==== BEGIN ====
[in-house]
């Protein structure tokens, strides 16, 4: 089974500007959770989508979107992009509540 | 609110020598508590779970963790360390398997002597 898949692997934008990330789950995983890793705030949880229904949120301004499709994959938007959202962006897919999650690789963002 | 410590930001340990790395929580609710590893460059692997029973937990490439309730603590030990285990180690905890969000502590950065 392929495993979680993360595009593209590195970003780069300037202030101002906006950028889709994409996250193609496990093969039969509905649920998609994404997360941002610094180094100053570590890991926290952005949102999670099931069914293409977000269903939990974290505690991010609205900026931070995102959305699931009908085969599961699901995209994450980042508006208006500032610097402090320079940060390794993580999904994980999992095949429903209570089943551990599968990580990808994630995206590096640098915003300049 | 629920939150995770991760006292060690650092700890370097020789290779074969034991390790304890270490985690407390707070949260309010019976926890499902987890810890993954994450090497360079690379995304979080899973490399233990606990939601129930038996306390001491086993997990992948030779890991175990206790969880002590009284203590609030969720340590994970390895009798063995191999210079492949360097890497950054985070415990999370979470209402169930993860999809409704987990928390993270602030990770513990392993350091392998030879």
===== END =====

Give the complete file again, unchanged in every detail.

[in-house]
């Protein structure tokens, strides 16, 4: 089974500007959770989508979107992009509540 | 609110020598508590779970963790360390398997002597 898949692997934008990330789950995983890793705030949880229904949120301004499709994959938007959202962006897919999650690789963002 | 410590930001340990790395929580609710590893460059692997029973937990490439309730603590030990285990180690905890969000502590950065 392929495993979680993360595009593209590195970003780069300037202030101002906006950028889709994409996250193609496990093969039969509905649920998609994404997360941002610094180094100053570590890991926290952005949102999670099931069914293409977000269903939990974290505690991010609205900026931070995102959305699931009908085969599961699901995209994450980042508006208006500032610097402090320079940060390794993580999904994980999992095949429903209570089943551990599968990580990808994630995206590096640098915003300049 | 629920939150995770991760006292060690650092700890370097020789290779074969034991390790304890270490985690407390707070949260309010019976926890499902987890810890993954994450090497360079690379995304979080899973490399233990606990939601129930038996306390001491086993997990992948030779890991175990206790969880002590009284203590609030969720340590994970390895009798063995191999210079492949360097890497950054985070415990999370979470209402169930993860999809409704987990928390993270602030990770513990392993350091392998030879």